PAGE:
How many times have you heard someone say, “Just do it!” (besides Nike), or “Who cares if you’re scared!” Most of the time this kind of advice is well intentioned, and sometimes it works like a charm. Moving forward when we’re scared can make miracles happen. Then there are those other times, when you try to push yourself or let yourself be pushed by someone else, and it’s disastrous. One step forward leads to ten steps back. The difference between these two very different outcomes of pushing yourself, boils down to a secret ingredient. Here’s a story about a horse named Bullwinkle to show you what I mean.
When I was in seventh grade, I rode horses with my best friend almost every day. The owner of the stables where we rode was a military man—sometimes he was laid back and sometimes he was pretty intense. My best friend’s horse was named Bullwinkle. He was pretty old, incredibly sweet, and could also be very stubborn. He’d survived all kinds of abuse before Kelly rescued him. She loved him more than anything. One day she was trying to get Bullwinkle to side pass, or walk sideways up to a gate. Kelly was frustrated because for whatever reason, he didn’t want to walk sideways. When the trainer saw this, he took matters into his own hands. He tried pushing Bullwinkle and yelling at him. And when that didn’t work he got a 2x4 and whacked poor Bullwinkle repeatedly on the side to force him to move.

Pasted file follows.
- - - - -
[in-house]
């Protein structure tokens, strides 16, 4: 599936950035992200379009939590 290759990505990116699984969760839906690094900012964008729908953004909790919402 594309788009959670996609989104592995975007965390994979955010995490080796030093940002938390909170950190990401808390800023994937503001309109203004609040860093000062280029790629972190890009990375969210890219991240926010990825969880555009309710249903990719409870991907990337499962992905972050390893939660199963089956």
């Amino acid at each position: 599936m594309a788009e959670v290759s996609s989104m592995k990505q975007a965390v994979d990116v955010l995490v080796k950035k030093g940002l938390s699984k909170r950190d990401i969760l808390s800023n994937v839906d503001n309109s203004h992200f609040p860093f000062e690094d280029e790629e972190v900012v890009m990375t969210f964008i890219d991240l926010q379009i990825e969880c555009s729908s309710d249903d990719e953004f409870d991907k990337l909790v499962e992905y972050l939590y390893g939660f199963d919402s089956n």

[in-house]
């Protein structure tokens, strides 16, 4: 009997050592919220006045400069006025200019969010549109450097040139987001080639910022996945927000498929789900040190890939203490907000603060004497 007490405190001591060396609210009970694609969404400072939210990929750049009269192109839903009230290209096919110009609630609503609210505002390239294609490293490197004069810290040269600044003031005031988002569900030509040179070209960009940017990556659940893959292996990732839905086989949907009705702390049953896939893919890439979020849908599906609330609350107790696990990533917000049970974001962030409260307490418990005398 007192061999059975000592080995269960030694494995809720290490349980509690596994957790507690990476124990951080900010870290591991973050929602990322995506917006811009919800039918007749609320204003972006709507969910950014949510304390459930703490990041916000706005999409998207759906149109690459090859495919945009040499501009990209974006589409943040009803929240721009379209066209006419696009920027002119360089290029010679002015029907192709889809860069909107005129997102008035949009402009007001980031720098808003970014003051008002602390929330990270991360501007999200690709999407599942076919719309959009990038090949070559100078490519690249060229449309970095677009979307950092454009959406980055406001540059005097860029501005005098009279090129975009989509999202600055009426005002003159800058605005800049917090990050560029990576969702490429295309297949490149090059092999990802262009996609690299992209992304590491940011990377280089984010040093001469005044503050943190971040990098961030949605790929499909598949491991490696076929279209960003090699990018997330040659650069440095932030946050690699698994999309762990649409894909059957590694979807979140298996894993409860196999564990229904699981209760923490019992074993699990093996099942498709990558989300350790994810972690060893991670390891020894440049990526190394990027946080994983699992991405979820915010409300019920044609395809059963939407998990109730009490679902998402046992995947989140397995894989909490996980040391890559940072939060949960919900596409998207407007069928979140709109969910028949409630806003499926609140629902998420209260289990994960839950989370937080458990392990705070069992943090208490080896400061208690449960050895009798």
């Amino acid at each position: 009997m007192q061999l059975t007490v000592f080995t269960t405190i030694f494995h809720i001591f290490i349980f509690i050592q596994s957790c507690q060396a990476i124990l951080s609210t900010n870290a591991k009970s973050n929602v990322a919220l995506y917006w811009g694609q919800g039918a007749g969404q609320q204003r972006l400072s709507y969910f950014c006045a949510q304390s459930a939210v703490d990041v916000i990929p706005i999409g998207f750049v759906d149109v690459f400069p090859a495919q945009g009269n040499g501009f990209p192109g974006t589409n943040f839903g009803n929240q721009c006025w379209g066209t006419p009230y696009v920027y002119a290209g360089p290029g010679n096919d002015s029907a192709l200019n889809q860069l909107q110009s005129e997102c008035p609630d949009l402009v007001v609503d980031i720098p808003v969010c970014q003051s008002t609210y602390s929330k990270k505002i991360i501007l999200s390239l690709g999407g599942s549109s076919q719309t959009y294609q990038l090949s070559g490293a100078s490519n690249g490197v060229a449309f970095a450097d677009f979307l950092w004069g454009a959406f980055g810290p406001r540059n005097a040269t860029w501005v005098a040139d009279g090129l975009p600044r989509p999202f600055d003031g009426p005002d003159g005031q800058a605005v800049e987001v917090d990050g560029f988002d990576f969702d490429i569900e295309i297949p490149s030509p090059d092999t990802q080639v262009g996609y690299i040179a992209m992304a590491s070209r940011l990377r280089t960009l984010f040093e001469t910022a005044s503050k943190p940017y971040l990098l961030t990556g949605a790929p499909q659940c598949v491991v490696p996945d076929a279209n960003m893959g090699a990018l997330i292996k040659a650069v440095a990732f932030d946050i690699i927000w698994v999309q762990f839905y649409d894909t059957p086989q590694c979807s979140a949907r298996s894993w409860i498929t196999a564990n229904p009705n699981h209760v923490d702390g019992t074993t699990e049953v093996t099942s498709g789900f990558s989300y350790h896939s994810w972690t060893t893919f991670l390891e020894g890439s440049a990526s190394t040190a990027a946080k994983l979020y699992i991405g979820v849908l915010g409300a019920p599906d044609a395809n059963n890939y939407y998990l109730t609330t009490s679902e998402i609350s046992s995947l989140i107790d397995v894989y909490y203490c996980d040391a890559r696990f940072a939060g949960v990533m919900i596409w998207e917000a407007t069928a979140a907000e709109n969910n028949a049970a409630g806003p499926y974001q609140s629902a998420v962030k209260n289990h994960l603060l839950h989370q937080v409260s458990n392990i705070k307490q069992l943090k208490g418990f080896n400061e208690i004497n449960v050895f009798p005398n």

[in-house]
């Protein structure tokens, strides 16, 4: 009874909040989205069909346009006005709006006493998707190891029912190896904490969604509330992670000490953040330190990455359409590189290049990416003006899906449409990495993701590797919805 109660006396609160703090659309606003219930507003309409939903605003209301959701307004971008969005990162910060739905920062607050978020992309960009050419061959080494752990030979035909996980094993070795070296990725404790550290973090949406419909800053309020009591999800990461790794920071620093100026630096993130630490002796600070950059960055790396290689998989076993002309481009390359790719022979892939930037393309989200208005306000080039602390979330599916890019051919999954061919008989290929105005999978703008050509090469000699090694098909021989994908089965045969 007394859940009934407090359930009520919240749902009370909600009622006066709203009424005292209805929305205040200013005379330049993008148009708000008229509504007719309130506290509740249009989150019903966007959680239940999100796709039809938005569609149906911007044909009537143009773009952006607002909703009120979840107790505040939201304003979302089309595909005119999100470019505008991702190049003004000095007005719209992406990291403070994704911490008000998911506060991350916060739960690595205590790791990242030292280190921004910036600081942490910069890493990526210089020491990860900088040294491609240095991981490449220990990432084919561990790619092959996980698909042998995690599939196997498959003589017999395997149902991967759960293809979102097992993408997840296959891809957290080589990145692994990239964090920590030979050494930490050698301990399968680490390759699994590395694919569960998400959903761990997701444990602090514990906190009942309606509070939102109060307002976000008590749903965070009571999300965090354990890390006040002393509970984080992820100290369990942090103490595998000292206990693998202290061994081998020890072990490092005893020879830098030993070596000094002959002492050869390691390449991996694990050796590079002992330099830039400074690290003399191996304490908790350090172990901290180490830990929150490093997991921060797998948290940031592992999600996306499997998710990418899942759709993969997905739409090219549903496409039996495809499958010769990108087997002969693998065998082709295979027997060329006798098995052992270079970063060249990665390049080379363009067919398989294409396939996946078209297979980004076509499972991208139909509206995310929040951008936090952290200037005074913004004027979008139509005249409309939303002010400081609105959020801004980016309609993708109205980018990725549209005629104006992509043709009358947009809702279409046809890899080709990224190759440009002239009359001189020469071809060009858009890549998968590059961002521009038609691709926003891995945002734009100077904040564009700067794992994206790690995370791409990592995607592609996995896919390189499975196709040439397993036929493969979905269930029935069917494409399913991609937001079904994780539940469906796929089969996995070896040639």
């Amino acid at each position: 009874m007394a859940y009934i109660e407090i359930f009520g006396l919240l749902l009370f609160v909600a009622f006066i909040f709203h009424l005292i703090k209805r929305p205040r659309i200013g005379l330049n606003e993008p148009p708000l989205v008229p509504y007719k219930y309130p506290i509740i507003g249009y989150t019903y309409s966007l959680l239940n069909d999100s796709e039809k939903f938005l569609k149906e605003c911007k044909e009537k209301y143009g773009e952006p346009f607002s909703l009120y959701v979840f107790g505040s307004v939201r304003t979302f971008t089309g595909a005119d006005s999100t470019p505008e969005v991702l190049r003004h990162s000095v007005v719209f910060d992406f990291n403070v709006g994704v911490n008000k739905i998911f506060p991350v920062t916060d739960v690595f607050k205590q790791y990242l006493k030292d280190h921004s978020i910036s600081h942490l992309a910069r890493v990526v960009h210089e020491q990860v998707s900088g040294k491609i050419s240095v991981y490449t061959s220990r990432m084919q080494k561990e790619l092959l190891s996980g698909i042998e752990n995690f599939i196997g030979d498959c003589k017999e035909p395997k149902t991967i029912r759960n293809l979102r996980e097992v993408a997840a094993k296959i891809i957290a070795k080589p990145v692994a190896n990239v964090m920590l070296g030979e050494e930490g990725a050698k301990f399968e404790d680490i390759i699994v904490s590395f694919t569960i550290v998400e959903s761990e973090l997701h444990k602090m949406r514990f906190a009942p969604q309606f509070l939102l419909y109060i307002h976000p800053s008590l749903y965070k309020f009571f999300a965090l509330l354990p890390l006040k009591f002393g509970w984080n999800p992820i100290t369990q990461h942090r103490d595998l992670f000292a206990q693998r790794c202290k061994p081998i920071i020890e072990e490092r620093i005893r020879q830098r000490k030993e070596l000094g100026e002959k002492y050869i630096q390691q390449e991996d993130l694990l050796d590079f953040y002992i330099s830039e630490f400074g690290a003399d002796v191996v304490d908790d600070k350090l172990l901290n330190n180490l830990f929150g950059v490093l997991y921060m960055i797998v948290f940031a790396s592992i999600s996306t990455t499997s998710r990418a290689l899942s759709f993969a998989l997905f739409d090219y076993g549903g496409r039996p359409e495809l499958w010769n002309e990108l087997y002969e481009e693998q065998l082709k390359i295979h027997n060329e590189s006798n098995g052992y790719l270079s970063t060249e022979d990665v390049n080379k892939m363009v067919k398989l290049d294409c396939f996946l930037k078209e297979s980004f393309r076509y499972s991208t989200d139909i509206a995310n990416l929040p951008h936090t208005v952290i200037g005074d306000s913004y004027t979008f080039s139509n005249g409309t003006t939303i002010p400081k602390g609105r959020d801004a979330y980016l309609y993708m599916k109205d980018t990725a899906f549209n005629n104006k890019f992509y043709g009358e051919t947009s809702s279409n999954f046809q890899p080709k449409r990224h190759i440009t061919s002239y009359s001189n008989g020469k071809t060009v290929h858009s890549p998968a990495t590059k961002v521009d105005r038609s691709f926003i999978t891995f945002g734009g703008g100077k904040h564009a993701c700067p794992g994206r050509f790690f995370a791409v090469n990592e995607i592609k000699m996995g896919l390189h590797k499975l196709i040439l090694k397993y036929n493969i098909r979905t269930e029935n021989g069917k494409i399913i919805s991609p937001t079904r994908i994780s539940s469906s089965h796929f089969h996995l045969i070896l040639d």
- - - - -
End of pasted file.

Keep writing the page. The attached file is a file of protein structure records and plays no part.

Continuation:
Tears streamed down Kelly’s face as he hit her horse. It wasn’t the kind of place where it was safe to break ranks, especially as a seventh grader, or I’m sure she would have raised hell. It was tragic and infuriating to watch, but what I remember most about that day was how Bullwinkle stood his ground. He dug his feet into the ground, snorting, and eyes wild with rage. And he didn’t. Fucking. Move.
After awhile, the trainer gave up and walked away. Not long after, I saw Kelly get Bullwinkle to side pass all on her own. She was being even more tender with him than ever, and as you can probably guess, that was the magic ingredient—love. The trainer’s actions were horrifying to say the least. Yet, as awful as they were, the beating he gave Bullwinkle is something too many of us do to ourselves internally, all the time.
There’s a reason it doesn’t work. There are parts of us—often very tender, young, and scared parts—that have valid reasons for why they’re afraid. When we bully them, they do what Bullwinkle did; they dig their heels in and refuse to move an inch. It’s so much more productive to open up a dialogue with those scared parts and work with them instead of against. Next time you find yourself getting mad because you’re afraid, ask yourself: What am I afraid of? Listen deeply and compassionately, and instead of trying to force yourself to get over it, remember what worked for Bullwinkle, and try saying something like this to yourself instead:
I hear you. You have every reason to be afraid. It IS scary. But everything’s going to be OK. If we don’t get it right the first time, the second, or even the 100th, it’s OK. I’ll be there for you and love you no matter what. And by working together, we’re going to get to our goal. It’s only a matter of time.